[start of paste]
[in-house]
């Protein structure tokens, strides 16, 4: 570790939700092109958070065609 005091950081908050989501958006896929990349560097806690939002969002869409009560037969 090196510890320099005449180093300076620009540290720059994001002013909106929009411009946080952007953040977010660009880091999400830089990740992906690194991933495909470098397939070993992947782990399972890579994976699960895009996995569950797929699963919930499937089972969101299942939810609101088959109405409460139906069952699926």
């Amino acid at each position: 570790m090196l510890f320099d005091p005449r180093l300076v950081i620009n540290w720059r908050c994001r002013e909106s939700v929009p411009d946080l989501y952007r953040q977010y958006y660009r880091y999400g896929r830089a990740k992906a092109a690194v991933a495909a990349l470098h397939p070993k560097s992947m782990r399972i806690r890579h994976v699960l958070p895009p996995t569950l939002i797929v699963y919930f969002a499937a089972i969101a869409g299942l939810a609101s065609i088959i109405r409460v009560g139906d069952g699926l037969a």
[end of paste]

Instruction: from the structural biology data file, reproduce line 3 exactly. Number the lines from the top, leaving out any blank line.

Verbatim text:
């Amino acid at each position: 570790m090196l510890f320099d005091p005449r180093l300076v950081i620009n540290w720059r908050c994001r002013e909106s939700v929009p411009d946080l989501y952007r953040q977010y958006y660009r880091y999400g896929r830089a990740k992906a092109a690194v991933a495909a990349l470098h397939p070993k560097s992947m782990r399972i806690r890579h994976v699960l958070p895009p996995t569950l939002i797929v699963y919930f969002a499937a089972i969101a869409g299942l939810a609101s065609i088959i109405r409460v009560g139906d069952g699926l037969a």